SUPER-i Project

Decentralisation, sustainability and energy democratisation. The untapped potential of citizen-led initiatives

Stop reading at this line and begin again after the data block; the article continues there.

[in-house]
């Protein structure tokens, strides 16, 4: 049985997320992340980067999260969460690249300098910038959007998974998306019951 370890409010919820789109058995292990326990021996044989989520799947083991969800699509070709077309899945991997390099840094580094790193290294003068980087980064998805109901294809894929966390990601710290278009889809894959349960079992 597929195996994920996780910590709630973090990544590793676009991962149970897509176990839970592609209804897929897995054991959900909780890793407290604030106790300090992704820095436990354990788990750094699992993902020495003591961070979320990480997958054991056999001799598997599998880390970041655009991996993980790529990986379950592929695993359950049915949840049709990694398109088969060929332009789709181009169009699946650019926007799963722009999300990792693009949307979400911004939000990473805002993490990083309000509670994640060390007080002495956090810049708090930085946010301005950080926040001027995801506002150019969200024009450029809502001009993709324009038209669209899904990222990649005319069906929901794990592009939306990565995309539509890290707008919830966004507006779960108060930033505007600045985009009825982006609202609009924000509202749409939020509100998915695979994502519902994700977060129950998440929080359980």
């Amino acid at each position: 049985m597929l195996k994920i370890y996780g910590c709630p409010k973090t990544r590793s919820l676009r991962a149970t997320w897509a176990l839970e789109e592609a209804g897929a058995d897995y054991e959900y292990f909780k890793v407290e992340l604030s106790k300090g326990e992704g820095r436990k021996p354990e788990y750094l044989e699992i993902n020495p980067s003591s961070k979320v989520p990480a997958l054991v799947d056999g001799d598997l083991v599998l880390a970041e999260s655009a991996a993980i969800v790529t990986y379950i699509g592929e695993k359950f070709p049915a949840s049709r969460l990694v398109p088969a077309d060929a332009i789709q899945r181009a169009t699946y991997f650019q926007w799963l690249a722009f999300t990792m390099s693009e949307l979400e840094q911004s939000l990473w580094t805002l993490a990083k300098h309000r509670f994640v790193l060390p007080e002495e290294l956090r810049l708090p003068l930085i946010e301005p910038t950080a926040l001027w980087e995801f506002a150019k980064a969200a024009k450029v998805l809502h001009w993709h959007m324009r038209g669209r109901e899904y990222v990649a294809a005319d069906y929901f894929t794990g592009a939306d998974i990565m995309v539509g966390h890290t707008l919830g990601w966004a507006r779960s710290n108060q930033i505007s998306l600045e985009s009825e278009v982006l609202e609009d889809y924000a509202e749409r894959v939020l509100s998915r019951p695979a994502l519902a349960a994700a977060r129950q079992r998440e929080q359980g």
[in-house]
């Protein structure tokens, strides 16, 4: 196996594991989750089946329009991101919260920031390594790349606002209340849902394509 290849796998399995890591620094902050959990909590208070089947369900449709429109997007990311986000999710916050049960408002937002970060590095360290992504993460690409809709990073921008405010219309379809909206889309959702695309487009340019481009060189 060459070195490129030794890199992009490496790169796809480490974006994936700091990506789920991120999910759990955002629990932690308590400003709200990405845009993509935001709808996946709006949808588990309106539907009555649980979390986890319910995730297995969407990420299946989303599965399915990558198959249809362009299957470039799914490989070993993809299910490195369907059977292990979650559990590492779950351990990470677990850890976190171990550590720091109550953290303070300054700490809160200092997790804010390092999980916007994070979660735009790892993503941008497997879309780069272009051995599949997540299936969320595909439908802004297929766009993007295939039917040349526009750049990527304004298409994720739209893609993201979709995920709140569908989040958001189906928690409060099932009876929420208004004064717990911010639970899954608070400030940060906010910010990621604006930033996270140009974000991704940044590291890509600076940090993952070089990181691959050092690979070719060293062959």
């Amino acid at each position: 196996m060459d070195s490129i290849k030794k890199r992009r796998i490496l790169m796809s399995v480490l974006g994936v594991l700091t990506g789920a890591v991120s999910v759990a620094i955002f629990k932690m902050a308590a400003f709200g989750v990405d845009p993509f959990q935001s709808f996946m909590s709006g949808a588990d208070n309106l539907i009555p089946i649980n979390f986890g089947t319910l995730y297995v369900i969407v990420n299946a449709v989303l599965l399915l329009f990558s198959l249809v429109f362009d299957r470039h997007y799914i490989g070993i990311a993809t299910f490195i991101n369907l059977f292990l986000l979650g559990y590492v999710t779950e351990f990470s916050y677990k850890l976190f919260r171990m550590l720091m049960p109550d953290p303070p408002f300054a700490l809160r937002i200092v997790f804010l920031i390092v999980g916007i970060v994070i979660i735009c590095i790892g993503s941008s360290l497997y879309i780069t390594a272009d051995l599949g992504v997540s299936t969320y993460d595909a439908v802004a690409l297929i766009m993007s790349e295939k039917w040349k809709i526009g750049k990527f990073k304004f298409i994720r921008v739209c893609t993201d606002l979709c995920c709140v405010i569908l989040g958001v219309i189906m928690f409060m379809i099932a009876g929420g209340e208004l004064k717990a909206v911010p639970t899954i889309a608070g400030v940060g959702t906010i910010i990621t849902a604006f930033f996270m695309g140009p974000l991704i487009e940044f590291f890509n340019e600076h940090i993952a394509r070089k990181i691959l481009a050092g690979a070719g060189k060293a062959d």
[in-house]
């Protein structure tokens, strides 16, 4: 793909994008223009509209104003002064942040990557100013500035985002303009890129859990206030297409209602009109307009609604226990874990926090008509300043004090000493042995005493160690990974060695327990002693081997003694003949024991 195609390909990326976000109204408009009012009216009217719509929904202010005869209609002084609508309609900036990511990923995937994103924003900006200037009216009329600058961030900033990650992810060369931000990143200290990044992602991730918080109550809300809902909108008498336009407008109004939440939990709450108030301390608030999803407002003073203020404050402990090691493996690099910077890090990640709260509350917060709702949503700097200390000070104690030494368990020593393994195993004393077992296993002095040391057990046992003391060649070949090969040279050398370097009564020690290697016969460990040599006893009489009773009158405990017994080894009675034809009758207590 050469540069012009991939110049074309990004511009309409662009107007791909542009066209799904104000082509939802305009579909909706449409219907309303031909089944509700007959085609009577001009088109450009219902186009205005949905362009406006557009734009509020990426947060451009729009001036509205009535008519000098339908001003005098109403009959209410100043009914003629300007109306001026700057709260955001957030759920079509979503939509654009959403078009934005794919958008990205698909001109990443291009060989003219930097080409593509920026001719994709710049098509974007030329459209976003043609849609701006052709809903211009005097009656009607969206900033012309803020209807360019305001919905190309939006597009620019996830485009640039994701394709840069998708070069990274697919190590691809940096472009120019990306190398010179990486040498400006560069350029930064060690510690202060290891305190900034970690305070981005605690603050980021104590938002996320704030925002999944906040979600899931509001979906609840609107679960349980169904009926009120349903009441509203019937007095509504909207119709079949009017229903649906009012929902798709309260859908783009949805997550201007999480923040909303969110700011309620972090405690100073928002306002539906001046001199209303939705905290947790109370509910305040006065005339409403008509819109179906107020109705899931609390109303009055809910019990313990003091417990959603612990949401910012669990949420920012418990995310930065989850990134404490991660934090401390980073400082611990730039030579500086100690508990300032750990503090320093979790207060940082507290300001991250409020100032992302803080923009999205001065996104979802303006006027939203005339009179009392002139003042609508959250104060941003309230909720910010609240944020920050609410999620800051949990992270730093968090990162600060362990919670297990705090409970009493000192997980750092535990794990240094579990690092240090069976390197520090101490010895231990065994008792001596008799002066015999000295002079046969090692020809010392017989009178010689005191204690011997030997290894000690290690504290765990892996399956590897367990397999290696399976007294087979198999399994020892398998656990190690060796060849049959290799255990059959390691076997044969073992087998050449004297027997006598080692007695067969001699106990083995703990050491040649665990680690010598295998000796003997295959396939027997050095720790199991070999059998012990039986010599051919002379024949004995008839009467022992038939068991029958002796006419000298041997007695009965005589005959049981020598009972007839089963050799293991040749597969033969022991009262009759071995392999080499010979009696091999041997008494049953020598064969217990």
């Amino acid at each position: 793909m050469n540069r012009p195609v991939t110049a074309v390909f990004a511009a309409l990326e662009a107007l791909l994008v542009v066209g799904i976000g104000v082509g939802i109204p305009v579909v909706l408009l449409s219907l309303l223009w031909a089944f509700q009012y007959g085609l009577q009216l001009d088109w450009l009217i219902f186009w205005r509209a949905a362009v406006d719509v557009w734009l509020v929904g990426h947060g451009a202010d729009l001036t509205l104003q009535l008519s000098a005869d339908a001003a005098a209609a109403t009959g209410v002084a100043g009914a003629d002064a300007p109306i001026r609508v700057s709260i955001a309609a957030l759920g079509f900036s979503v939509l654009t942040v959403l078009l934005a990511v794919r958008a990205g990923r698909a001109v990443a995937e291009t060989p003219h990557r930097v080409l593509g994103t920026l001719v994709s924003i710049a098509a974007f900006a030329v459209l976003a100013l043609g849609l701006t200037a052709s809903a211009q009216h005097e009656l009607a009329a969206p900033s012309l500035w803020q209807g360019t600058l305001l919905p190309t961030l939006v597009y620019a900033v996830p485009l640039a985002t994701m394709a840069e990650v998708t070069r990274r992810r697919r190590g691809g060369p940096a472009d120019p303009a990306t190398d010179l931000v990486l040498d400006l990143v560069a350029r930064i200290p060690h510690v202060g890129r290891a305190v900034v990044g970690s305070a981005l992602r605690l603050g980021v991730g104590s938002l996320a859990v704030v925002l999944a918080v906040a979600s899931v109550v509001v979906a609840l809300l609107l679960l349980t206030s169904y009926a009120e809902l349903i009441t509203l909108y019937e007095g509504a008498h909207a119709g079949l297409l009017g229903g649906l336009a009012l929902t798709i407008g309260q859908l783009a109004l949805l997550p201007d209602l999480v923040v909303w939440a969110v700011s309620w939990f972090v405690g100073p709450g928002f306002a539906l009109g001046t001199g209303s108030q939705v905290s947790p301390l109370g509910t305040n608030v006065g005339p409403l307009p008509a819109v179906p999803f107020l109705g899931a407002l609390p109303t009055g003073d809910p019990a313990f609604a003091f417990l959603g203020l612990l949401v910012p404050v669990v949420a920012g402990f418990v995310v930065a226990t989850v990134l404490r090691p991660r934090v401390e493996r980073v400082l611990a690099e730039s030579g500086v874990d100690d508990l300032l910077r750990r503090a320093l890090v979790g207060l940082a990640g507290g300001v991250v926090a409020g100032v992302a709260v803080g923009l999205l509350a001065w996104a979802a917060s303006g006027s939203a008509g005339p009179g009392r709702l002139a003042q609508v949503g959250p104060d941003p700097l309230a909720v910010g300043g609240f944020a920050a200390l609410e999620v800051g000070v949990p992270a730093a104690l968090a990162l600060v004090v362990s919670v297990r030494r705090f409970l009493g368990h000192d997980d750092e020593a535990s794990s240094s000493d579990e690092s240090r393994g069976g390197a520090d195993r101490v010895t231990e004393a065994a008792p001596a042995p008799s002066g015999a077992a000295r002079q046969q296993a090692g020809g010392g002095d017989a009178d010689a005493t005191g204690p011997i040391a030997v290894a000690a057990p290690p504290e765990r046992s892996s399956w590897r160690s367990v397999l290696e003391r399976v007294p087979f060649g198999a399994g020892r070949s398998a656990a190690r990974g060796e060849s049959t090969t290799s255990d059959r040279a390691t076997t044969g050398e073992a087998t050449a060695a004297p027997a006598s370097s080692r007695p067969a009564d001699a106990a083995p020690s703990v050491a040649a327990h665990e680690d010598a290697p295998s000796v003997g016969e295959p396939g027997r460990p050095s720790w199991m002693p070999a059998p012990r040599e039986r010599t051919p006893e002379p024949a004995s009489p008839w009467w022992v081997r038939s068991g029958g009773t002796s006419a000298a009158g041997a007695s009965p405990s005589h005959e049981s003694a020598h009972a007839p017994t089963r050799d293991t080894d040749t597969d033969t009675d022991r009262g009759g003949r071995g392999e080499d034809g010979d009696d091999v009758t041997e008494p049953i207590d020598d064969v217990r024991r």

by Alasdair Sandford The sun’s rays beat down on more than 900 solar panels in a field at Stymfalia, the mountains of the Pelopponese peninsula rising above them. The Hyperion solar farm, about 100 kilometres west of Athens, is one of dozens of cooperative projects to have sprung up in Greece in recent years. The 500-kilowatt park has been connected to the country’s electricity grid since February, and began generating power for the cooperative’s 130 members the following month. “It’s definitely been widely perceived by people as a success story… We have inspired other energy communities in Greece and Europe, especially Eastern Europe,” says Chris Vrettos, one of the cooperative’s founders. In 2018 the government acted to make projects such as Hyperion possible, implementing EU legislation designed to set up energy communities – officially recognised, collectively owned and managed projects that contribute to the clean energy transition. “People came together and they said, ‘ok, we’ve been preaching energy democracy for years, how can we put it into action by really creating an energy community now that we have the law? How can they get together, pool their money and create a collective solar park for collective self-consumption?’” Vrettos explains. “Direct citizen ownership of renewable energy projects is an essential safeguard for ensuring social acceptance and accelerating the transition. The potential of community energy is enormous: by 2050, around 45 % of renewable energy production in the EU could come from citizens,” says Stavroula Pappa, policy advisor for REScoop, the European federation of citizen energy cooperatives. Its “transposition tracker” monitors the progress of EU countries in implementing the EU directives that paved the way for energy communities. “Several Member States have made considerable progress in transposing these provisions into national legislation, including Italy, Belgium and Denmark. However, most Member States have yet to develop an enabling framework allowing energy communities to participate in the market without discrimination compared to other market actors,” Pappa adds. “In several countries energy communities are still a new concept and citizens do not necessarily know that they have the opportunity and established right under EU law to set up their own initiatives.” Dr. Paola Zerilli, Associate Professor Economics Department University of York, Scientific Coordinator EC funded the EU-funded SUPER-i and SUPERSHINE projects – which aim to enhance energy efficiency and reduce energy poverty via renovations in social housing – says she is aware of cases where people have run into obstacles trying to set up energy communities, despite supportive legislation at EU level. As project coordinator for SUPER-i, her particular focus is on generating investment for refurbishment schemes. Pilot schemes are being set up in Italy, Denmark, Slovenia and Latvia. “The key from my point of view is close collaboration first among partners,” she says, “but also collaboration from the government that needs to be open and flexible to lift any barriers to investment”. “The end product will be a specific plan for each country and for each pilot… and for possible interventions that they could put in place, what will be the consequences in terms of energy savings in terms of lower environmental impact and also decreased energy poverty for the people actually living there, because we have seen more that people just switch off the heating or switch off the air conditioning because they can’t afford it, it’s as simple as that,” Zerilli explains. The Greek government did act to iron out problems as energy communities got up and running. Private investors were prevented from exploiting the system for their own, purely profit-driven motives: Vrettos says in many cases energy companies have falsely claimed to be energy communities. However, a lack of grid capacity has prevented many applicants from being connected, and projects have struggled to see a return on their investments. Hyperion’s journey from drawing board to operational project has been plagued by delays, bureaucracy, internal conflicts and disappointments. Even today, it relies on established electricity suppliers to distribute its solar-generated energy, and to play ball regarding other obligations. “We’re still waiting for the supplier to do the metering in our electricity bills,” says Vrettos. “We’ve seen from other communities that had finished their projects before us that the suppliers were refusing to cooperate although they are legally obliged to do so. For many months, even a year and a half, although we are producing energy and although they are technically legally bound to meter that for us, to credit that, we are still waiting to see this in our electricity bills. So far members are still receiving normal electricity bills. We’re almost there, but not 100%.” The failure of established energy suppliers to meet their obligations regarding energy communities is “not just a Greek problem, it’s all over Europe”, Vrettos adds. For him, the reason is simple: “Because if you have people producing their own energy they’re no longer your customers”. REScoop, he says, intends to pressure countries to use their share of the EU Social Climate Fund – dedicated funding to support vulnerable groups in the green transition – to help energy communities take on the financial risk. The problems experienced by Hyperion and others come despite further EU legislation reinforcing the ability of energy communities to reap the benefits of the electricity they produce. “Citizens no longer need to depend on corporate power for their renewable electricity, heating, or renovations”, says Stavroula Pappa. Electricity market reform, signed off by the European Council in May, sets out to regulate and develop energy sharing, enabling consumers to operate renewable systems collectively and access power at reduced rates. As national rules are established, she adds, “it is important that a level playing field is created so that energy communities can participate in this activity and are not pushed out by increasing penetration of commercial market actors”. “I think the green transition is the perfect opportunity to really decentralise and democratise and bring back into public ownership common goods,” Chris Vrettos says. However, under pressure from their electorates, the commitment of governments has been called into questionand Europe’s political will be further tested following the advances made by the populist right in June’s European elections. This challenging context has prompted some experts to highlight the importance of local, citizen-led initiatives. “We are no longer in a world where local actors are peripheral” in the battle to reach environmental goals, wrote a trio of French scientists in an opinion column in Le Monde in May. They called on governments and the European Union “to take account of this multilateralism and restrict regulation to wide-mesh measures, rules of fair conduct, whose implementation is a matter of confidence as much as of control”. Greece has had some success in its long-term drive to meet climate targets. Greenhouse gas emissions have plummeted, while the country was ranked by consultants EY in 2023 as a top destination for investment in renewables. What Chris Vrettos describes as a “monumental growth” in solar power generation has helped renewable energy’s share of total consumption almost to double over the past decade. However, the same drive has not always been replicated elsewhere. According to a World Bank assessment in 2020 found that many countries were failing to realise their full potential. “I’ve seen in the south of Italy, so many houses could go on without paying any electricity because they could use solar panels. But the problem is that sometimes either there are policy or regulation problems, or that people don’t know how to access this funding. There isn’t enough literacy about this type of technology,” says Paola Zerilli. She calls for more help from governments for transition projects, adding that “also the financial system needs to start waking up and investing more in this type of interventions”. The alternative, she concludes, is stark. “All the negative impacts caused by climate change, are we considering them in the big picture?” she asks, exasperated by what she sees as a resurgence of political short-termism. “Have we forgotten the next flood, the next big storm causing I don’t know what damage and even deaths? Are we considering that?” Photo credits:  Foto di Lio Voo: